South Sudan’s livestock heroes save animals to save lives

The village gradually filled with around 100 cows that weekend for the vaccination campaign in a village in Melut County in Upper Nile State of South Sudan. Acting county director for veterinary services Chan Kurayiik says, “Livestock and farming are very important parts of South Sudan’s culture. When there is vaccination, the pastoralists are active, ensuring their livestock are protected from diseases.”

According to a Food and Agriculture Administration (FAO) report, “South Sudan's livestock population is estimated at 12 million cattle, 20 million sheep and 25 million goats according to the National Ministry of Livestock and Fisheries Industry, making it a world leader in terms of animal wealth per capita”.

With funding from the European Union, the project is supported by FAO and New Zealand’s Ministry of Foreign Affairs and Trade (MFAT) and was able to provide services to over 20,000 cows that included deworming, vaccination, treatment and other prevention work. That day, at least 15 volunteers assist Chan Kurayiik in ensuring the services are carried out well.

Chan, a father of eight, explains, “These animals are the communities’ sources of milk, meat and income. In 2013 when diseases hit the industry, at least 230 cows reportedly died in the area. This has not happened again after this program started in 2014. I am happy working with World Vision. I really love the job.” Apart from the livestock program, Kurayiik is also a lead farmer and trainer for the food security program.

The 82 community animal health workers target to serve over 300,000 livestock through vaccination and treatment.

The expanded program now includes market monitoring and surveillance of diseases. Food security and livelihoods officer Tiobe Moses says, “We are trying to build the volunteers’ capacity so they can handle all the work in the future without depending on any organization. Many of the pastoralists can afford to buy the vaccines in the local market and we are encouraging them to do that so we focus on the most needy.”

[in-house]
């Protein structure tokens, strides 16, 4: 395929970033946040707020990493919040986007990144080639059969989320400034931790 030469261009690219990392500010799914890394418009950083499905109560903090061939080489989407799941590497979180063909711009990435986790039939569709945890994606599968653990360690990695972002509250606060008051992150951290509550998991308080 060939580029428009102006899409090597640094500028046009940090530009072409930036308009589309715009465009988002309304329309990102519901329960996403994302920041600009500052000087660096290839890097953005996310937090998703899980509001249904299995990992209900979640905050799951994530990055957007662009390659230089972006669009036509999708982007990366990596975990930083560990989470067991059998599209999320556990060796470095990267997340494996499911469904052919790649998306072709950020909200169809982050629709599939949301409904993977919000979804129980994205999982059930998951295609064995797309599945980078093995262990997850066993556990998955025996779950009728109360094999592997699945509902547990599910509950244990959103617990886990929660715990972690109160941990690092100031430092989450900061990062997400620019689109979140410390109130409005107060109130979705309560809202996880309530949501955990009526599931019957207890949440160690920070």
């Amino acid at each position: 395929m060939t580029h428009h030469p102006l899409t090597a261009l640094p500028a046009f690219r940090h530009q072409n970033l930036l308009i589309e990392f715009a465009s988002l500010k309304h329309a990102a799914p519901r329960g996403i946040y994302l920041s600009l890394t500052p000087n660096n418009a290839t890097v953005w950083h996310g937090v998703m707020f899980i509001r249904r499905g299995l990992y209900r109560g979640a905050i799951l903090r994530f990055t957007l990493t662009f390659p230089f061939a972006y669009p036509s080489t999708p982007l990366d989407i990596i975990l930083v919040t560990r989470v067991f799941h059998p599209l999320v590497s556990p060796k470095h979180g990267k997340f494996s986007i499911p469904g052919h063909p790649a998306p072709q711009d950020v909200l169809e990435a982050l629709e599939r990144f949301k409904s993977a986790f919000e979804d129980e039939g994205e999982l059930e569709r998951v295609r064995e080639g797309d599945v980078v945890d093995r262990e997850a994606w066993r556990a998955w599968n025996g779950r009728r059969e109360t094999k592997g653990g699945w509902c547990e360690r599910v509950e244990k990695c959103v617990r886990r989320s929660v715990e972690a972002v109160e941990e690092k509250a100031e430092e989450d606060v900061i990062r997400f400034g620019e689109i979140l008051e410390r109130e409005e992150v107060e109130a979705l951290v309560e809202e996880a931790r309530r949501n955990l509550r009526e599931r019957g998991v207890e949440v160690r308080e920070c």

Two years ago, cattle population in Melut and Renk Counties have reached over 300,000. Moses adds, “There are a lot of opportunities for both the pastoralists and the volunteers who get a small service fee if they are called in to help. Many of the groups are located in far and quite remote areas and we are trying our best to reach out to them.” With the team’s efforts, some pastoralist groups as far as 34 kilometres from the access roads.

Apart from income and food, cows play a special role in South Sudanese marriages through traditional dowries. Depending on the status of a woman, the dowry could range from 30 to as much as 100 cows. The marriage does not become officially approved until the agreement is met and delivered. The most current price for a cow is between SSP 40,000-60,000 (USD307-460).

Jok, 13, helps his grandfather take care of over 30 cows. The volunteers have started creating awareness on the value of education and for pastoralists to send their children to school.

Kurayiik further adds, “The summer time is very challenging for pastoralists because of the available grazing land. We also need to keep educating them to be responsible for their own animals. Many are threats to farms, destroying crops, when they are left on their own. In all the work that we have done together, World Vision has been one of the best teams I have worked with. Your work has been making a lot of difference in the lives of farmers and pastoralists in our communities.”

“The project covers Melut and Renk counties and targets trans-boundary animal diseases prevention, detection and control through vaccination and treatment of over 304,900 animals by 82 trained community animal health workers in a period of two years, to strengthen pastoral and agro-pastoral food security and nutrition", Wilson Kipkoech, Program Manager for Melut and Renk Operations.

He adds, "It is setting up early warning information systems, engaging the target community on diversification of agro-pastoral livelihoods and improve natural resource management practices in cross-border areas on a sustainable basis."

Program manager Wilson Kipkoech underscores the need to combine enhancing livestock and farming practices for better income generation and food security in the communities.